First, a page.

A blog sponsored by the Michigan State University Museum's Michigan Traditional Arts Program, a partnership with the Michigan Council for Arts and Cultural Affairs. Sharing news and information about the Great Lakes Folk Festival, Quilt Index, the MSU Museum's traditional arts activities, Great Lakes traditional artists and arts resources, and much more. Development of content for this blog supported by funding from the National Endowment for the Arts.

Wednesday, August 22, 2012

Veterans History Project

Interview a Veteran: Join the Nation’s Greatest Oral History Project 

Do you have veteran in your extended family?  How about a neighbor, colleague, or friend who has served in the military? I would like to invite you to contribute the personal experience of a veteran to the Veteran’s History Project for the American Folklife Center of the Library of Congress.  It is not only an important contribution you can make to honor veterans in your family or community but also you will be adding their voice to those of other veterans from all phases of the military for future generations to understand the human side of the lives of veterans.

Make History
Created by unanimous bipartisan congressional support, the Veteran’s History Project is now the largest oral history project in our nation’s history.  Today there are almost 80,000 stories of veterans recorded and deposited at the Library of Congress.  These accounts bring to life the experience of those who served in World War I right up to the time of current missions and conflicts.  Developed by folklorists and oral historians, the project invites your participation in this legendary effort.  You say, I am not trained to conduct an interview.  Well, you can learn to be a documentarian and also use this opportunity to get to know a family or community member better in a deeper lasting way.  Virtually everyone who has conducted an interview has come away with praise for the experience and appreciation for the sacrifices made by those who have served.  All too often, we find ourselves wishing we had asked earlier—so it is never too soon to start.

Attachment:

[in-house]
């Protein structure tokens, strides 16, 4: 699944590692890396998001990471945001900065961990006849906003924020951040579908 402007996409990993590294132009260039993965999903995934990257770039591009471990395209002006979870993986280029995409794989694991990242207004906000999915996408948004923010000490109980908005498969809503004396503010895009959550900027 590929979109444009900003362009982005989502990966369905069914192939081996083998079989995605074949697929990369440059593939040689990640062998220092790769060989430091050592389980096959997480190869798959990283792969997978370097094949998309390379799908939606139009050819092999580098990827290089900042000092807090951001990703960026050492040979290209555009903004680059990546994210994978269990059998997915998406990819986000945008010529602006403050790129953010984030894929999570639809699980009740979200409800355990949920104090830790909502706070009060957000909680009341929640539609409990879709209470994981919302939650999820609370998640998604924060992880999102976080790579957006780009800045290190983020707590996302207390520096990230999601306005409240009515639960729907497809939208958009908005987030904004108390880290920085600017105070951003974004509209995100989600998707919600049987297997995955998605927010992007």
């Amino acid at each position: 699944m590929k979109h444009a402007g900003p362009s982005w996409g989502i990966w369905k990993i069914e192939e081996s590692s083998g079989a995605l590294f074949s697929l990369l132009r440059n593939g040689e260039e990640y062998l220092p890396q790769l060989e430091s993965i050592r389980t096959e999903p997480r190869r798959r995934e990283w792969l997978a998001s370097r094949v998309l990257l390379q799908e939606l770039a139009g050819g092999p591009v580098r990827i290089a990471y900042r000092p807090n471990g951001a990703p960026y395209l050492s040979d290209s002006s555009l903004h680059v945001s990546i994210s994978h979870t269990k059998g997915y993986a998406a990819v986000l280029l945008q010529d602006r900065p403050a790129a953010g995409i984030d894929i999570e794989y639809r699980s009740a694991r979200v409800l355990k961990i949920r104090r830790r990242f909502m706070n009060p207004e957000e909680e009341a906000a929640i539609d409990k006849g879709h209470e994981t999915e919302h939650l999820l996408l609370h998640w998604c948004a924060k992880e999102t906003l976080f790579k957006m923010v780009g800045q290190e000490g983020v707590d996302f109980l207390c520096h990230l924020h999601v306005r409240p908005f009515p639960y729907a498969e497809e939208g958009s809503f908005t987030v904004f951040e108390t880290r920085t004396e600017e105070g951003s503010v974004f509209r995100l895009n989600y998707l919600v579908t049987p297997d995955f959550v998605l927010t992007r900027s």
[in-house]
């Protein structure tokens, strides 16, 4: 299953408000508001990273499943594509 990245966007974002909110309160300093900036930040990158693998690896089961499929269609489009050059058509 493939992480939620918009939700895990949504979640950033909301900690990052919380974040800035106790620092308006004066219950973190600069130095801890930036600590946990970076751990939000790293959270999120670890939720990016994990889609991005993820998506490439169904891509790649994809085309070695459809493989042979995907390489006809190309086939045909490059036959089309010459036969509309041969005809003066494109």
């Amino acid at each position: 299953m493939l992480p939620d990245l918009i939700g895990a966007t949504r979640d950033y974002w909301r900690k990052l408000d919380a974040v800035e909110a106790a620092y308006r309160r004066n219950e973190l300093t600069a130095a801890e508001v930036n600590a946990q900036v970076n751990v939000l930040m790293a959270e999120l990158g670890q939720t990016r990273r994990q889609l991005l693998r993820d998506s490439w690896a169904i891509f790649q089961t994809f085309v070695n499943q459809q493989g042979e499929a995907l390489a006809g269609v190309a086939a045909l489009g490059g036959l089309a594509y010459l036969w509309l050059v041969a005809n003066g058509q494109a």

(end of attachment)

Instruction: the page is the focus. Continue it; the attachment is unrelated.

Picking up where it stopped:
It is Easy to Do—Make a Difference
What do I have to do?  Well, it is simple thanks to the staff of the Veteran’s History Project.  Go to the VHS web site at the American Folklife Center at the Library of Congress where you can learn more about the project and download the interview forms that will guide your interview.  You may recall seeing the Ken Burns documentary, The War, a few years ago.  With the assistance of Ken Burns, the VHS has created a fine tutorial on how to complete a successful oral history of a veteran. Just go to: http://www.loc.gov/vets/

You will find it to be one of the most personally rewarding things you have ever done-- and you will contribute to this historic national tribute to our veterans.

C. Kurt Dewhurst
Director of Arts and Cultural Initiatives
University Outreach and Engagement
Director Emeritus and Curator of Folklife and Cultural Heritage
MSU Museum and Professor of English and Museum Studies
Michigan State University